Wednesday, September 7, 2011

Hudak down to minority in new projection, updates to PEI and NL

New polls for the election races in Ontario, Newfoundland and Labrador, and Prince Edward Island were released yesterday.

In Ontario, Nanos released new numbers for CTV, The Globe and Mail, and CP24, showing the Progressive Conservatives at 35.4% to the Liberals' 31.9% and the NDP's 22.8%. This represents a significant drop for both the PCs and the Liberals (6.7 and 5.7 points, respectively) and a large gain for the NDP (up 6.6 points). The Greens stand at 4.1%, leaving an unusually large 5.8% leftover for the others.

I'm not quite sure what is going on with this poll, but if we distribute those five extra points proportionately, we end up with 37.8% for the Tories, 33.9% for the Liberals, and 24.2% for the NDP.
With this poll, the projection has swung against the Tories. They've dropped 0.3 points to 39.1% support, while the Liberals are up 0.1 points to 32.2% and the NDP is up 0.3 points to 21.9%. The Greens are down 0.2 points to 5.5%.

This results in the Progressive Conservatives dropping five seats to 50, four short of a majority government. The Liberals are up four seats to 38, while the New Democrats are up one seat to 19.

The Liberals have picked up two of their seats from the Tories in southwestern Ontario, and the other two in Toronto. This now means the Liberals are projected to win half of the seats in Toronto, and are tied with the Tories at 10 apiece in southwestern Ontario.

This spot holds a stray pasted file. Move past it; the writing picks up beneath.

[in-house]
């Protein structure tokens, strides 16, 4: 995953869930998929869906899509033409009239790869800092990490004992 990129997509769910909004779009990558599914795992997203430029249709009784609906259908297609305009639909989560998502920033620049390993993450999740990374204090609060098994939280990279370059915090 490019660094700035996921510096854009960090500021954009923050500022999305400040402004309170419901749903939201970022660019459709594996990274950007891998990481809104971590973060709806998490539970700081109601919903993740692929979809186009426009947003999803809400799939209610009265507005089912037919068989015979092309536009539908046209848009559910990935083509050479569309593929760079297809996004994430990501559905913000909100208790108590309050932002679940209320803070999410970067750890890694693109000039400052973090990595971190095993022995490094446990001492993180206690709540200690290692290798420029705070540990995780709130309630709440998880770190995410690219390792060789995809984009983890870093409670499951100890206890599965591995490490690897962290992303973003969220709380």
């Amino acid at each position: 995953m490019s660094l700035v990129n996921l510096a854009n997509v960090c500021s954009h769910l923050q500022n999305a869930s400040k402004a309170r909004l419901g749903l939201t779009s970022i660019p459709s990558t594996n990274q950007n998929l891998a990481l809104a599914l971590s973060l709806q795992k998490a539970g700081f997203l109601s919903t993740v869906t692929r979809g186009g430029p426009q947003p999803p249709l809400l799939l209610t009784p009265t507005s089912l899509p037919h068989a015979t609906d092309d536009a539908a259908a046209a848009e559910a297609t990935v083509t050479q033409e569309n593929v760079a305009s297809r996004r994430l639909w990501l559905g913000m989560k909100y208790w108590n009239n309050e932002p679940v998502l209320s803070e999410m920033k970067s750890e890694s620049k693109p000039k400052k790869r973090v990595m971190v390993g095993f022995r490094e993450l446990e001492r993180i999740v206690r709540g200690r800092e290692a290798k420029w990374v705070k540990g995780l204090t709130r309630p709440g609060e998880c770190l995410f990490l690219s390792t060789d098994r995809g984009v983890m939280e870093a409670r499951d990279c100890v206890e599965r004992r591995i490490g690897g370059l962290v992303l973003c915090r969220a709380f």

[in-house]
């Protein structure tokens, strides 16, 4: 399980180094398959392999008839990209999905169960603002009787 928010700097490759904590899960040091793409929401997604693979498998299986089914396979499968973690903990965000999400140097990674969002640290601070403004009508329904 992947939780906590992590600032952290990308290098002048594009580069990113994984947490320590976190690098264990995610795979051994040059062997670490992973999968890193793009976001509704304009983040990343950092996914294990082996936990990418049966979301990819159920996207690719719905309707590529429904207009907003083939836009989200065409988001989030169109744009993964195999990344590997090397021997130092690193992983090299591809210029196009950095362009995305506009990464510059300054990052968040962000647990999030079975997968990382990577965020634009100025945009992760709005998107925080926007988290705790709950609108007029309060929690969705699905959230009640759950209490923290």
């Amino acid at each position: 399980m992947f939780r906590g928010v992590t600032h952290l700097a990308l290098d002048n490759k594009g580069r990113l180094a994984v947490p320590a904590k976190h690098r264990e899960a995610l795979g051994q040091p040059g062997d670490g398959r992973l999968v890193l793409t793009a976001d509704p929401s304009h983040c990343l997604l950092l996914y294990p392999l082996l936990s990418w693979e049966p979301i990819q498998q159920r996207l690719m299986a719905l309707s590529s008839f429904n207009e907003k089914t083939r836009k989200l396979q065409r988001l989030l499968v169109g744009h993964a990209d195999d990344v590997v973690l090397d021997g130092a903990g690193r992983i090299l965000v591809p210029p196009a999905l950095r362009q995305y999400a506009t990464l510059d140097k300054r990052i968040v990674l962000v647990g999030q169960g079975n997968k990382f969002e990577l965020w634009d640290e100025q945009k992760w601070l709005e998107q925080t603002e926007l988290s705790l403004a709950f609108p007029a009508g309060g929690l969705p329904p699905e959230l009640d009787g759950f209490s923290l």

The New Democrats gain their seat in southwestern Ontario. They now stand at one in the region as a whole.

This is the second consecutive projection showing the Tories on the decline. Since July, they have lost 11 seats in the projection, 10 of them going to the Liberals and one to the NDP.

There are still a lot of close races in the province. The Tories lead 16 of them and trail in 14, while the Liberals lead 14 and trail in 16. The NDP now leads one of the close races, and is trailing in two others.

That puts the Progressive Conservative range at between 34 and 64 seats, the Liberals at between 24 and 54 seats, and the NDP at between 18 and 21 seats.
The chart above shows how the ranges look when stacked up against one another. This isn't a chart showing exact probability of each party winning X amount of seats, but is simply showing how the ranges overlap, or not. Obviously, any party winning all of the close races or losing all of the close races is very unlikely, which is why the chart has the seat totals nearest to the actual projection as the most probable. This chart also shows how much of the Liberal and Tory ranges are within majority territory.